For years we have been talking about the disintermediation in the space between advertisers and publishers (essentially, the entire Lumascape map of technology vendors), and how we can find scalable, direct, connections between them. It doesn’t make sense that a marketer has to go through an agency, a trading desk, DSP an exchange, SSP, and other assorted technologies to get to space on a publisher website. Marketers have seen $10 CPMs turn into just $2 of working media. Early efforts with “private marketplaces” inside of exchanges created more automation, but ultimately kept much of the cost structure. A nascent, but quickly emerging, movement of “automated guaranteed” procurement is finally starting to take hold. Advertisers can create audiences inside their DMP and push them directly to a publisher’s ad server where they have user-matching. This is especially effective where marketers seek as “always on” insertion order with a favored, premium publisher. This trend will grow in line with marketers’ adoption of people-based data technology.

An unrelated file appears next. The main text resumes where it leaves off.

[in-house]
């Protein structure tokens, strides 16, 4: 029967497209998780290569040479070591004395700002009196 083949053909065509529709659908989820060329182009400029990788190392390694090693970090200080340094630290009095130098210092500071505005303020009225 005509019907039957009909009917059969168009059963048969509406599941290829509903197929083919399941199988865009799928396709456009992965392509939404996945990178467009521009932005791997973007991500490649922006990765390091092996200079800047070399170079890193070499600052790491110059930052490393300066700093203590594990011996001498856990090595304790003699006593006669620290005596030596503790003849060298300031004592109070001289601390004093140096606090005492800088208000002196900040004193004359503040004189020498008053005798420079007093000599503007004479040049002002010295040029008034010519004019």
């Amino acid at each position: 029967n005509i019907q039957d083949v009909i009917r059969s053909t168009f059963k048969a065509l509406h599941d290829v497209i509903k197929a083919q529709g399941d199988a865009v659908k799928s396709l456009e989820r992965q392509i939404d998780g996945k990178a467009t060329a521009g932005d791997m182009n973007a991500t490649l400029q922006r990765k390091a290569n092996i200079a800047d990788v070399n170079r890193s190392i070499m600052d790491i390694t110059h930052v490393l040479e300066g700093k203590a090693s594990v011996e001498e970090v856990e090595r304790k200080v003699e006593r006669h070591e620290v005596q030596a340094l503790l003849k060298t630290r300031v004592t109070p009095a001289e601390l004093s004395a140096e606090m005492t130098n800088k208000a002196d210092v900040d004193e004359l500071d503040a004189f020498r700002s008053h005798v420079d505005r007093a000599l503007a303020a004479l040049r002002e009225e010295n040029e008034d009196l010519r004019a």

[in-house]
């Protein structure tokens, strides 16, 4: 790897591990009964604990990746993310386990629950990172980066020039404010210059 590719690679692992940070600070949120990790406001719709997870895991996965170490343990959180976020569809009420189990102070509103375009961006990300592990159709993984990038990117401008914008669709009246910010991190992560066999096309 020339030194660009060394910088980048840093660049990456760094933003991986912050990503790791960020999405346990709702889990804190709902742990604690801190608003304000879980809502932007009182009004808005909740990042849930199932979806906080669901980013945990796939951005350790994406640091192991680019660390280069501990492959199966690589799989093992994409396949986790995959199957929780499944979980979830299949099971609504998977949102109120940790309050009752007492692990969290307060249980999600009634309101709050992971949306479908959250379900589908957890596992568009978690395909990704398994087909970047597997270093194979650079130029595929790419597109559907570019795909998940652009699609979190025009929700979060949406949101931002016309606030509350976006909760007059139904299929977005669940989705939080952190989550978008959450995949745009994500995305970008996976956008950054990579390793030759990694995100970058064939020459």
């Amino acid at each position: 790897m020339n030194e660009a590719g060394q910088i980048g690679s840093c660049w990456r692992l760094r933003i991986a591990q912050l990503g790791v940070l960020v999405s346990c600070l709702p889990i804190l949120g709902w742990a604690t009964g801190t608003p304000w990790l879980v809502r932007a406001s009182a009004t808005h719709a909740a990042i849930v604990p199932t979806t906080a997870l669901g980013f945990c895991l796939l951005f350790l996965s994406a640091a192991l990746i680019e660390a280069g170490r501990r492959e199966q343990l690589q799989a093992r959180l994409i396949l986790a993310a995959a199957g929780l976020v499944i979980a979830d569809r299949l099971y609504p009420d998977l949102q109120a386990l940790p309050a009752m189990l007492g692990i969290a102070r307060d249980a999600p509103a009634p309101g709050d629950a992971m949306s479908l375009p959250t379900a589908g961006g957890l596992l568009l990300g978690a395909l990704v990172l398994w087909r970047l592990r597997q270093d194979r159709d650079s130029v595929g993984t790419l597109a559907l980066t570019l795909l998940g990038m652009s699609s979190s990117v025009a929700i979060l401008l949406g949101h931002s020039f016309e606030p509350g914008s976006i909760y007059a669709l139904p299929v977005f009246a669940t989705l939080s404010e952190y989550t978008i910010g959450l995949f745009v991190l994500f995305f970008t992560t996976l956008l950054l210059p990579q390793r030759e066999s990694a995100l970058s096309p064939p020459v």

Global Frequency Management